Billboard of a phone shop, of The Phone House in the street: that Samsung smartphone, you really need to buy it now. And look, with that QR code you know more instantly. Well, no. A case of how QR should not be used. Because it doesn’t serve the task of the curious.
“A what?” Oh, no, not one of these guys in the meeting, the never up-to-speed guys, never know about nothing new. Shocking, really.
“QR, an enhanced type of bar code. You scan it with your smartphone, and instantly, you have more information. So, we put the most essential on the billboard, we design it nicely, and whoever is interested, will have more online. New marketing, enhances the conversion. And good for our image, it shows that we are ahead of the pack, up-to-speed.”
“But then they need to have a smartphone already to access our smartphone QR extra information.”
Touché as well. How the meeting ended, is shown on the billboard.
In the mean time, someone must have decided on the landing page, where the QR code leads to. Someone in the meeting must have understood that a QR code actually is a link, a link made readable for a camera.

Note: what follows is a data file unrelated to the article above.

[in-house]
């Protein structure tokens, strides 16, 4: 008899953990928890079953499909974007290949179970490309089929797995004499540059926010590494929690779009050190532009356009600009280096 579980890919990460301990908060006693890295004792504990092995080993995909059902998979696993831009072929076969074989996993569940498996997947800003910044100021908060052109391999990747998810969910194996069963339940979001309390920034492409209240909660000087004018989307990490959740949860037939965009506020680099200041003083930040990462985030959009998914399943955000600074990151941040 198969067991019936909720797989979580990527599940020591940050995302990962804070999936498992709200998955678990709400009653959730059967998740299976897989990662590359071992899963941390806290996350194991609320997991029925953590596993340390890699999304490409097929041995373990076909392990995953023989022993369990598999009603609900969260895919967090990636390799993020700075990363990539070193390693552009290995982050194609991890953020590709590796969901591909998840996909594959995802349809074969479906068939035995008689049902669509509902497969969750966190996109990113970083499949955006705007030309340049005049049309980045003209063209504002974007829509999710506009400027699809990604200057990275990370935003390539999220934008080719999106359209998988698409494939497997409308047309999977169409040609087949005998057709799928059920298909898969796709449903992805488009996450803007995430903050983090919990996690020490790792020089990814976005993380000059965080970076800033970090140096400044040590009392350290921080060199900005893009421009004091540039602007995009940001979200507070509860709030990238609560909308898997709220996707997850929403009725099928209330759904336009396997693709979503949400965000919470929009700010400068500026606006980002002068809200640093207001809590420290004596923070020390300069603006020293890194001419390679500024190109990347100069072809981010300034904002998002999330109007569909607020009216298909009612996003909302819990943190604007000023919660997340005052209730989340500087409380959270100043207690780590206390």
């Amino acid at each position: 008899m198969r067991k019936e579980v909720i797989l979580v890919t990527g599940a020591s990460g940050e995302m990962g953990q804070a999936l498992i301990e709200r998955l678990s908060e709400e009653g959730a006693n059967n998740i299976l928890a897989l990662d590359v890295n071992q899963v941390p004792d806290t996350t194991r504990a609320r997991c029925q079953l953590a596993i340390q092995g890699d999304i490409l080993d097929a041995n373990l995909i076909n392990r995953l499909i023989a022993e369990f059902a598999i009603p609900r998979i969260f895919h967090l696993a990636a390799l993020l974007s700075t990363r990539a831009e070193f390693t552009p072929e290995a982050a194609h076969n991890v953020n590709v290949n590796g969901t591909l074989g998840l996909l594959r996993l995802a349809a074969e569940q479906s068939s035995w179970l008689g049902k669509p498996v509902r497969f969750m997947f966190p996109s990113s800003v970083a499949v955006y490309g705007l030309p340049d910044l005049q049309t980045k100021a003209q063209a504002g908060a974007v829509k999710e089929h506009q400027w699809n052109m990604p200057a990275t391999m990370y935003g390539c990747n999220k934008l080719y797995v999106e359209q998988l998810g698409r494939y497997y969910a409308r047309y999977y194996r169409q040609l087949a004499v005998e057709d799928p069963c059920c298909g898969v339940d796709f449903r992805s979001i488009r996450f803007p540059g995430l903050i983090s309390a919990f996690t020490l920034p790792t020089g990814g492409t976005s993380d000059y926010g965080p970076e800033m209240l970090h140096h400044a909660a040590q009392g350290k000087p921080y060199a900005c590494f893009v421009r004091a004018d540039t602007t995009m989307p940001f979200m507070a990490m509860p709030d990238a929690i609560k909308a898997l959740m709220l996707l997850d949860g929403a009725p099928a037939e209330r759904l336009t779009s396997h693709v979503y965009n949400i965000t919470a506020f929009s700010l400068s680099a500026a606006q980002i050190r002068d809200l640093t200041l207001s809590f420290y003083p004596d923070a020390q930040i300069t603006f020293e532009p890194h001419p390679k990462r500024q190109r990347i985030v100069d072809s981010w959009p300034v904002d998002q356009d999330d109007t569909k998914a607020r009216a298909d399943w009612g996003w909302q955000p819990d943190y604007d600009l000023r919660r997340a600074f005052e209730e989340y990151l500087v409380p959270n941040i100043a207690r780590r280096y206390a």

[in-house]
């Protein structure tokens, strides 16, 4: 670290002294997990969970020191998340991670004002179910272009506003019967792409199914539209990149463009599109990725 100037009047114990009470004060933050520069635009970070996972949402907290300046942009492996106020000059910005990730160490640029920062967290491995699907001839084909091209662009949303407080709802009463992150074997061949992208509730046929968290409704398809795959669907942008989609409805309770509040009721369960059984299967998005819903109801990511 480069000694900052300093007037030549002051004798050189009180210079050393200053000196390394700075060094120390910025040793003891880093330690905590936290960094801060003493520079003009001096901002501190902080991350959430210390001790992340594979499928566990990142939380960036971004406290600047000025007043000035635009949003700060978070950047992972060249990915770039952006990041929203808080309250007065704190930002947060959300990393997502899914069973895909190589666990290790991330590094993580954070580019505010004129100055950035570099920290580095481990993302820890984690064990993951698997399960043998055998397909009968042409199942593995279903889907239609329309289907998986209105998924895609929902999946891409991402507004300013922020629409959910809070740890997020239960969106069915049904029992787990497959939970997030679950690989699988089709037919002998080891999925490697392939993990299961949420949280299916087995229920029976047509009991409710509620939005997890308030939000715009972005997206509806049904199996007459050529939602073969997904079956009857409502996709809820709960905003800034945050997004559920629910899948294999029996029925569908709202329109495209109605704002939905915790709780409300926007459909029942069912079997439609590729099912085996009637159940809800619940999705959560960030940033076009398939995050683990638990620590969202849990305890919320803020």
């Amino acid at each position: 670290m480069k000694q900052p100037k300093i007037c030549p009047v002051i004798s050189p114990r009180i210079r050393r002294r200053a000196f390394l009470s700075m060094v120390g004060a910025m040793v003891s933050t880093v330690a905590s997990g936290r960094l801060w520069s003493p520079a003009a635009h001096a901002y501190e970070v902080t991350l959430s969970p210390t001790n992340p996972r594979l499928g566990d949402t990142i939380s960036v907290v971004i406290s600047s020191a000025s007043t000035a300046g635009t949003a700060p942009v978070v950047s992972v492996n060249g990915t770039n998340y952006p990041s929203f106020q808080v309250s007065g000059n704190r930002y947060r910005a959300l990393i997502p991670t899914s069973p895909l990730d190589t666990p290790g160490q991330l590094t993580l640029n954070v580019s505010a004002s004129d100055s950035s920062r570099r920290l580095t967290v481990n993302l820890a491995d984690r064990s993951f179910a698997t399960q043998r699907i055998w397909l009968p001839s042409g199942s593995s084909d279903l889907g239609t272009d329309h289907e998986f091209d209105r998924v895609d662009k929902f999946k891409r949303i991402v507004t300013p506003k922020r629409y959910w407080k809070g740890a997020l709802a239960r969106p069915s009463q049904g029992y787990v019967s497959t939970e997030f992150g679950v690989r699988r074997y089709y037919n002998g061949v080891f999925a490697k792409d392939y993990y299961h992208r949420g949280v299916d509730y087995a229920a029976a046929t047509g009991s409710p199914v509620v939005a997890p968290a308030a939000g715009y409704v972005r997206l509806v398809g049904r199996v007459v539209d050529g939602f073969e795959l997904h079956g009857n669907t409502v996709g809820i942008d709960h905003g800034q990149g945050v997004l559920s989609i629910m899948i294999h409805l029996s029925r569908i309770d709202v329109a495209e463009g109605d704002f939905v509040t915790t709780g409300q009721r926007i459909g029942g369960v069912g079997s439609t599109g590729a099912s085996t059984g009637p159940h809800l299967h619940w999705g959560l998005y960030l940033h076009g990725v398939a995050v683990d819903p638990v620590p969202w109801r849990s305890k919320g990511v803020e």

And this person is not up-to-speed.
Because this is where I ended up, scanning the code, at a home page that
- way too large for my smartphone screen
- told nothing about the promotion on the billboard
- offered me choices I never asked for.
Leading smartphone browser to internet web pages is most irritating, isn’t it? As if responsive design doesn’t exist. Web pages can be delivered to the size of the device. (Must have been discussed in an other meeting, probably)
Anyway, after some pinching, I have a better look at the full page. Nothing about the Samsung, lots about other phones. Oh yes, after a number of seconds, there in the Samsung, in the slide show in the center piece.
What a waste of time, and no conversion, and a dissatisfied prospect.
A QR code isn’t just a beautiful square, fitting nicely in the design. It is a link.
And hence, it is a promise. It promises more information. It promises usefulness. Well then, deliver! And deliver exactly that what fits to the task of the person using the link. He or she spends time, spends some effort, wants to reach you. Treat him respectfully by fulfilling the promise of the link.
What our meeting could have decided, is to have the Samsung phone product page as the landing page. And if the meeting hadn’t ended too early, they could have decided on creating m-pages, fit for the small screens. And for measuring the use, to analyse the result in the next meeting.
And that line-up of other phones in the top of the page, I don’t want to see that, do I? I came for the Samsung. They do want to sell it, or what?